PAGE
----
Similar adjustments can be made to the maximum number of away truths count when external truths already exist in a house to limit the number that the away cells could hold.

Valid adjustments can be identified by checking rows, columns, or boxes, but different adjustments can only be added together if there is no overlap between the sets of uncertain cells in the different houses.

SK Loop Example: Show
........1.6...9.3...2.3.7..4..8.5........6....3.9...8...1.....4.5...8.9.7.....2..Cola199 (Morphed)
Code: Select all
`    v             v                               v             v     *----------------------*----------------------*----------------------* >| 3589   4789   345789 | 24567  245678 247    | 45689  2456   1  #   |<   | 158    6      4578   | 12457  124578 9      | 458    3      258    |  >| 1589   1489   2 #    | 1456   3      14     | 7 #    456    5689   |<   *----------------------*----------------------*----------------------*  | 4      1279   679    | 8      127    5      | 1369   1267   23679  |   | 12589  12789  5789   | 3      1247   6      | 1459   12457  2579   |   | 1256   3      567    | 9      1247   1247   | 1456   8      2567   |   *----------------------*----------------------*----------------------* >| 23689  289    1 #    | 2567   25679  237    | 3568   567    4 #    |<   | 236    5      346    | 12467  12467  8      | 136    9      367    |  >| 7 #    489    34689  | 1456   14569  134    | 2 #    156    3568   |<   *----------------------*----------------------*----------------------*    ^             ^                               ^             ^`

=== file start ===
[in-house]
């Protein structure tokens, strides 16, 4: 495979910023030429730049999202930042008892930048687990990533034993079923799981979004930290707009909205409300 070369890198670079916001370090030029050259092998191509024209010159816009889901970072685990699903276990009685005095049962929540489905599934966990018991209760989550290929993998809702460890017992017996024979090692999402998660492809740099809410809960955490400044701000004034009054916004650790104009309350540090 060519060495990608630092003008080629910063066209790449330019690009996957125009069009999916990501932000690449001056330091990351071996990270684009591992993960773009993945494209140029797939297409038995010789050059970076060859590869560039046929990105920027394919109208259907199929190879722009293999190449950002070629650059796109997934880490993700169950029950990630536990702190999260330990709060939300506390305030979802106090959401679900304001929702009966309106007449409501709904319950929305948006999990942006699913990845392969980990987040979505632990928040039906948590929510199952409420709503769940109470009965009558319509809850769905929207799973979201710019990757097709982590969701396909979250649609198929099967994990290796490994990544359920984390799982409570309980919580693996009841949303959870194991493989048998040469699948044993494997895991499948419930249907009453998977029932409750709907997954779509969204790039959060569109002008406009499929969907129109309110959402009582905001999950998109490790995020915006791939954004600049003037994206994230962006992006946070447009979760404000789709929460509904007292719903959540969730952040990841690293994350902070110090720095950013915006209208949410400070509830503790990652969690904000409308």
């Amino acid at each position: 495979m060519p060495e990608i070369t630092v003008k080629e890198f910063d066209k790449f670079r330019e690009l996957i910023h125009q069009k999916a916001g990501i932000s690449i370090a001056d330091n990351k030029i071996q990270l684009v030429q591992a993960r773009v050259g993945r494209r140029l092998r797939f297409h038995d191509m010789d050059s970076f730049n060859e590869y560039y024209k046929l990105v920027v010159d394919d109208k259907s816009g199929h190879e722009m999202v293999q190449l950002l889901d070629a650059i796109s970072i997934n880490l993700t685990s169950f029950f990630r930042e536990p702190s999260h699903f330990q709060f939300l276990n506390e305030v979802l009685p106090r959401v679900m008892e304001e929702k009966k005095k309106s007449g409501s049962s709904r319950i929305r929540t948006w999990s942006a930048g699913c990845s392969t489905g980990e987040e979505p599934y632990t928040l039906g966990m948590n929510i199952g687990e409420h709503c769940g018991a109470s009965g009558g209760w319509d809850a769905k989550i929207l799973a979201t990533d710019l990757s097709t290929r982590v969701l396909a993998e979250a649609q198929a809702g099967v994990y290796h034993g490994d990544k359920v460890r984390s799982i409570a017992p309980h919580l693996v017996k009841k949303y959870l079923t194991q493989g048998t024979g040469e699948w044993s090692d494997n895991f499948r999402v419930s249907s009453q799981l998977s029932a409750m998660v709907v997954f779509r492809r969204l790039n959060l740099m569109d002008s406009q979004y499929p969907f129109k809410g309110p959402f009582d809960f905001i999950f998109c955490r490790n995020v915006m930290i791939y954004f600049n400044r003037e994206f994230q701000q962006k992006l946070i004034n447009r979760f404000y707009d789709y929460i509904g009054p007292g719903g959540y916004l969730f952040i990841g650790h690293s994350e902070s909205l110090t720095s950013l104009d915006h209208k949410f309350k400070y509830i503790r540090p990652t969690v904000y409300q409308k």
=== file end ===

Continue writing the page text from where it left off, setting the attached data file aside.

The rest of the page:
In the example if (4)r1c1 existed as a given, there would be an SK loop in boxes 1379. The diagram shows the digit set to use and the rows and columns to select when an SK Loop or Almost Loop is identified. The missing 9th line can then be chosen from one of those in the vacant stack or tier that gives the best balance.

Stripped down this example provides a simple balance:
Code: Select all
`    v             v                v               v             v       H   A  *-----------------------*----------------------*-------------------*  Min Max >| x      .      3589-47 | .      568-247 .     | 5689-4 .      1 # |<  1  | .      x      .       | 1247-5 .       x     | .      x      .   |       1 >| 589-1  .      2 #     | .      x       .     | 7 #    .      x   |<  2  *-----------------------*----------------------*-------------------*  | .      127-9  .       | x      .       x     | .      127-6  .   |       2  | .      127-89 .       | x      .       x     | .      1247-5 .   |       2  | .      x      .       | x      .       1247# | .      x      .   |       1  *-----------------------*----------------------*-------------------* >| 3689-2 .      1 #     | .      569-27  .     | x      .      4 # |<  2  | .      x      .       | 1247-6 .       x     | .      x      .   |       1 >| 7 #    .      3689-4  | .      569-14  .     | 2 #    .      x   |<  2   *-----------------------*----------------------*-------------------*   -   -    ^             ^                ^               ^             ^       7   7`

(1247)Shark:r1379c13579
Truths Home Min & Away Max = 7
Home r1c357,r3c1,r7c15,r9c5 <> 1247, Away r2c4,r4c28,r5c28,r8c4 <> 35689

Often, to get all the eliminations available, a second 'twin' balance is required with the 9th line running in the opposite direction.

When an ordinary SK Loop exists, the eliminations produced by twin balances will be equivalent to those produced by the SKL logic and any locked set eliminations that directly follow it. The SKL option is easiest when it can be seen that locked sets will be formed, otherwise the Shark option will ensure that no eliminations will be missed.
David P Bird
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Joined: 16 September 2008
Location: Middle England